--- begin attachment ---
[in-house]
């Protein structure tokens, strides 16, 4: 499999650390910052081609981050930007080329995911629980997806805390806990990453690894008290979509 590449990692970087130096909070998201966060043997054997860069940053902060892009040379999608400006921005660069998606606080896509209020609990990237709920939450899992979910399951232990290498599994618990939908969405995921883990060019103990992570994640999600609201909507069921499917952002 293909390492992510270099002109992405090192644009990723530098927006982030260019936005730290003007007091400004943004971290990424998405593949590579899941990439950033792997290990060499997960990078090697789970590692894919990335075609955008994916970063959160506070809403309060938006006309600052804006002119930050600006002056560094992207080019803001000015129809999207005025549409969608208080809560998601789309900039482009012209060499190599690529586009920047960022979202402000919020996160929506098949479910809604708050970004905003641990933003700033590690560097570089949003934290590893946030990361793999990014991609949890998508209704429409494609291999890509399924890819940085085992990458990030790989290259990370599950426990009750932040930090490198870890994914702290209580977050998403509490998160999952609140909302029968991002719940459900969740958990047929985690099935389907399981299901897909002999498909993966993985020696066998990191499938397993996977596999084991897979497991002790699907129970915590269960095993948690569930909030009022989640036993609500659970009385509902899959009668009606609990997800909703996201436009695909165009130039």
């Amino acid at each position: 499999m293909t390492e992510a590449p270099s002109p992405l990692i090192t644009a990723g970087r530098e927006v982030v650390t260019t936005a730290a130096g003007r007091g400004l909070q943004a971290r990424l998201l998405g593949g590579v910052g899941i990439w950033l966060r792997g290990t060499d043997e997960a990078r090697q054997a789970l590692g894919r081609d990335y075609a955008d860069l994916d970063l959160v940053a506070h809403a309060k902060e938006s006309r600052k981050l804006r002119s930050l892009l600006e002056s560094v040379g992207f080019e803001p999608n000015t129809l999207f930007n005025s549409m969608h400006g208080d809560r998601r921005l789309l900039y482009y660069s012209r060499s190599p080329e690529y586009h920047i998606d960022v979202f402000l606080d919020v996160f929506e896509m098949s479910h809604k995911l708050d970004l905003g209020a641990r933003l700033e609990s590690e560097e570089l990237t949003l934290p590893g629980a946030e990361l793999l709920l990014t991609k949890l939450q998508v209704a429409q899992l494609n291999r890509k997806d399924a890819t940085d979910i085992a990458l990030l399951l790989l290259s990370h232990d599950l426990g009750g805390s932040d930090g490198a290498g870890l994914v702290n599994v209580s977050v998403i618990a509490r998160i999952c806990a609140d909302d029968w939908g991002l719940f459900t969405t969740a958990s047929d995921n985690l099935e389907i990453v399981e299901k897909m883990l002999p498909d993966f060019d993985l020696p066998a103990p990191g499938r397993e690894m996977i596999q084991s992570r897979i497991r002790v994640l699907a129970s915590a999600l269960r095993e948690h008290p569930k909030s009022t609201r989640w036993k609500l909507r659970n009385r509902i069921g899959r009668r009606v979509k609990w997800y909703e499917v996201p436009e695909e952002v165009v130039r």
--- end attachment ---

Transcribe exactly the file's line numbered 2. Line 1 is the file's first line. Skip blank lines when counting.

């Protein structure tokens, strides 16, 4: 499999650390910052081609981050930007080329995911629980997806805390806990990453690894008290979509 590449990692970087130096909070998201966060043997054997860069940053902060892009040379999608400006921005660069998606606080896509209020609990990237709920939450899992979910399951232990290498599994618990939908969405995921883990060019103990992570994640999600609201909507069921499917952002 293909390492992510270099002109992405090192644009990723530098927006982030260019936005730290003007007091400004943004971290990424998405593949590579899941990439950033792997290990060499997960990078090697789970590692894919990335075609955008994916970063959160506070809403309060938006006309600052804006002119930050600006002056560094992207080019803001000015129809999207005025549409969608208080809560998601789309900039482009012209060499190599690529586009920047960022979202402000919020996160929506098949479910809604708050970004905003641990933003700033590690560097570089949003934290590893946030990361793999990014991609949890998508209704429409494609291999890509399924890819940085085992990458990030790989290259990370599950426990009750932040930090490198870890994914702290209580977050998403509490998160999952609140909302029968991002719940459900969740958990047929985690099935389907399981299901897909002999498909993966993985020696066998990191499938397993996977596999084991897979497991002790699907129970915590269960095993948690569930909030009022989640036993609500659970009385509902899959009668009606609990997800909703996201436009695909165009130039």